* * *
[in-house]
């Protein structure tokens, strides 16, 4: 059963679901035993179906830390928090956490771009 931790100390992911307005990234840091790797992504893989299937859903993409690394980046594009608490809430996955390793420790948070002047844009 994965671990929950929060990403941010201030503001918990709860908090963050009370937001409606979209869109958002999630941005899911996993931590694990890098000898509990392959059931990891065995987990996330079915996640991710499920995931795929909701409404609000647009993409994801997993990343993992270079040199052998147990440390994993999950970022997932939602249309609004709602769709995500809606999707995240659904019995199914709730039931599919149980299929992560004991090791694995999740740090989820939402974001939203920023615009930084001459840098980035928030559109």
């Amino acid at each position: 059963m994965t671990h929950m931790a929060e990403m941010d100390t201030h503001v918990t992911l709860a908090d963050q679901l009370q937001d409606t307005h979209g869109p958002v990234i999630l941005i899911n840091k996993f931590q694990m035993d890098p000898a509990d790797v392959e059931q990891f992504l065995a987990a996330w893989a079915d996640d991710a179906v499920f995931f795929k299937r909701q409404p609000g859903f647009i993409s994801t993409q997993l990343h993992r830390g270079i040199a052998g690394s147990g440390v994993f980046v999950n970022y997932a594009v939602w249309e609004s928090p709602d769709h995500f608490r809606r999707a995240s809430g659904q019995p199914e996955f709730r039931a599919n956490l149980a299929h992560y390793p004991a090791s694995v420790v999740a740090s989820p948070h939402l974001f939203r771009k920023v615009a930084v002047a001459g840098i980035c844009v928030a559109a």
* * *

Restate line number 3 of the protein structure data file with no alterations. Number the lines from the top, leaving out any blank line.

């Amino acid at each position: 059963m994965t671990h929950m931790a929060e990403m941010d100390t201030h503001v918990t992911l709860a908090d963050q679901l009370q937001d409606t307005h979209g869109p958002v990234i999630l941005i899911n840091k996993f931590q694990m035993d890098p000898a509990d790797v392959e059931q990891f992504l065995a987990a996330w893989a079915d996640d991710a179906v499920f995931f795929k299937r909701q409404p609000g859903f647009i993409s994801t993409q997993l990343h993992r830390g270079i040199a052998g690394s147990g440390v994993f980046v999950n970022y997932a594009v939602w249309e609004s928090p709602d769709h995500f608490r809606r999707a995240s809430g659904q019995p199914e996955f709730r039931a599919n956490l149980a299929h992560y390793p004991a090791s694995v420790v999740a740090s989820p948070h939402l974001f939203r771009k920023v615009a930084v002047a001459g840098i980035c844009v928030a559109a």